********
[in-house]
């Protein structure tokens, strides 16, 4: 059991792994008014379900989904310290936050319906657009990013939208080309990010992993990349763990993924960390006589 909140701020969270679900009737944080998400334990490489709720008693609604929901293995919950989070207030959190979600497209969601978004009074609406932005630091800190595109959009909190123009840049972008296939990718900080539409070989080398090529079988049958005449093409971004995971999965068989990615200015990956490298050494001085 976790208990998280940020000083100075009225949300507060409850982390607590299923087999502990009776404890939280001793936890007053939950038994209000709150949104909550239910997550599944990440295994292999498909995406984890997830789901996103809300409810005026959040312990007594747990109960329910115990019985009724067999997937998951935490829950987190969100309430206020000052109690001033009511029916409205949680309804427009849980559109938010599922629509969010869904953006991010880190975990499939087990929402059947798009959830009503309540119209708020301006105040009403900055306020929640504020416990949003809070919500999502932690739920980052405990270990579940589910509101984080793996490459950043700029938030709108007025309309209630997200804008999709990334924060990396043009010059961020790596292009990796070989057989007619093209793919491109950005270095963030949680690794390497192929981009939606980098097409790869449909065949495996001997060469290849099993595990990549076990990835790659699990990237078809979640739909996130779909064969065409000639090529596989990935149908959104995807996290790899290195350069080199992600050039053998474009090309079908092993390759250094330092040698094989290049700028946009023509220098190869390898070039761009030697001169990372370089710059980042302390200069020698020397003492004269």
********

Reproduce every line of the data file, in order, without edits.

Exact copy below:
[in-house]
């Protein structure tokens, strides 16, 4: 059991792994008014379900989904310290936050319906657009990013939208080309990010992993990349763990993924960390006589 909140701020969270679900009737944080998400334990490489709720008693609604929901293995919950989070207030959190979600497209969601978004009074609406932005630091800190595109959009909190123009840049972008296939990718900080539409070989080398090529079988049958005449093409971004995971999965068989990615200015990956490298050494001085 976790208990998280940020000083100075009225949300507060409850982390607590299923087999502990009776404890939280001793936890007053939950038994209000709150949104909550239910997550599944990440295994292999498909995406984890997830789901996103809300409810005026959040312990007594747990109960329910115990019985009724067999997937998951935490829950987190969100309430206020000052109690001033009511029916409205949680309804427009849980559109938010599922629509969010869904953006991010880190975990499939087990929402059947798009959830009503309540119209708020301006105040009403900055306020929640504020416990949003809070919500999502932690739920980052405990270990579940589910509101984080793996490459950043700029938030709108007025309309209630997200804008999709990334924060990396043009010059961020790596292009990796070989057989007619093209793919491109950005270095963030949680690794390497192929981009939606980098097409790869449909065949495996001997060469290849099993595990990549076990990835790659699990990237078809979640739909996130779909064969065409000639090529596989990935149908959104995807996290790899290195350069080199992600050039053998474009090309079908092993390759250094330092040698094989290049700028946009023509220098190869390898070039761009030697001169990372370089710059980042302390200069020698020397003492004269």